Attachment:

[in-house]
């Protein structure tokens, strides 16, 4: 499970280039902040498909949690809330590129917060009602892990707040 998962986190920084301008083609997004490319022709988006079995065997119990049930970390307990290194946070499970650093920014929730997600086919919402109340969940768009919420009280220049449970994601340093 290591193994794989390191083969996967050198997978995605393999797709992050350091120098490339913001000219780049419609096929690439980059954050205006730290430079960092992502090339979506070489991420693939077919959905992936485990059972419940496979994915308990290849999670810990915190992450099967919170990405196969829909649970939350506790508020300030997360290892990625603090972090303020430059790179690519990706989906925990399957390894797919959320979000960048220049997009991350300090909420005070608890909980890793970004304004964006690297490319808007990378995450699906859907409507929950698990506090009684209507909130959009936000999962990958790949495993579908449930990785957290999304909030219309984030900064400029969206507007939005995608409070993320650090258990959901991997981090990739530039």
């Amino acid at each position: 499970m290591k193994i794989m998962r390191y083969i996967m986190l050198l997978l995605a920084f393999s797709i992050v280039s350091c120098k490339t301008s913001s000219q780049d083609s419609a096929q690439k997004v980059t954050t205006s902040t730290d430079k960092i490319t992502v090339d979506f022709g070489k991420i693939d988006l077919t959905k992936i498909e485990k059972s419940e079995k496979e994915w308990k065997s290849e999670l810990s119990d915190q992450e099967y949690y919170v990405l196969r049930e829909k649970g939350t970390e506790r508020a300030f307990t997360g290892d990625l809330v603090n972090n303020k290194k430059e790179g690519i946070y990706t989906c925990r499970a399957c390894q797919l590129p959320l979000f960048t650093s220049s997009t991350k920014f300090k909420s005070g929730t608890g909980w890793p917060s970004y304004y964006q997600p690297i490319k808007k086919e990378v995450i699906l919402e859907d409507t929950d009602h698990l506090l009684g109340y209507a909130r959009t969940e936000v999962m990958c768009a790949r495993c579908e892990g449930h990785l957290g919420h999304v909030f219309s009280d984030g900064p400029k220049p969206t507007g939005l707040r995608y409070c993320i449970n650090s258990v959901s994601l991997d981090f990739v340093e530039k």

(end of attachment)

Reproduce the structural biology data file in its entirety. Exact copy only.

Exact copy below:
[in-house]
């Protein structure tokens, strides 16, 4: 499970280039902040498909949690809330590129917060009602892990707040 998962986190920084301008083609997004490319022709988006079995065997119990049930970390307990290194946070499970650093920014929730997600086919919402109340969940768009919420009280220049449970994601340093 290591193994794989390191083969996967050198997978995605393999797709992050350091120098490339913001000219780049419609096929690439980059954050205006730290430079960092992502090339979506070489991420693939077919959905992936485990059972419940496979994915308990290849999670810990915190992450099967919170990405196969829909649970939350506790508020300030997360290892990625603090972090303020430059790179690519990706989906925990399957390894797919959320979000960048220049997009991350300090909420005070608890909980890793970004304004964006690297490319808007990378995450699906859907409507929950698990506090009684209507909130959009936000999962990958790949495993579908449930990785957290999304909030219309984030900064400029969206507007939005995608409070993320650090258990959901991997981090990739530039």
């Amino acid at each position: 499970m290591k193994i794989m998962r390191y083969i996967m986190l050198l997978l995605a920084f393999s797709i992050v280039s350091c120098k490339t301008s913001s000219q780049d083609s419609a096929q690439k997004v980059t954050t205006s902040t730290d430079k960092i490319t992502v090339d979506f022709g070489k991420i693939d988006l077919t959905k992936i498909e485990k059972s419940e079995k496979e994915w308990k065997s290849e999670l810990s119990d915190q992450e099967y949690y919170v990405l196969r049930e829909k649970g939350t970390e506790r508020a300030f307990t997360g290892d990625l809330v603090n972090n303020k290194k430059e790179g690519i946070y990706t989906c925990r499970a399957c390894q797919l590129p959320l979000f960048t650093s220049s997009t991350k920014f300090k909420s005070g929730t608890g909980w890793p917060s970004y304004y964006q997600p690297i490319k808007k086919e990378v995450i699906l919402e859907d409507t929950d009602h698990l506090l009684g109340y209507a909130r959009t969940e936000v999962m990958c768009a790949r495993c579908e892990g449930h990785l957290g919420h999304v909030f219309s009280d984030g900064p400029k220049p969206t507007g939005l707040r995608y409070c993320i449970n650090s258990v959901s994601l991997d981090f990739v340093e530039k």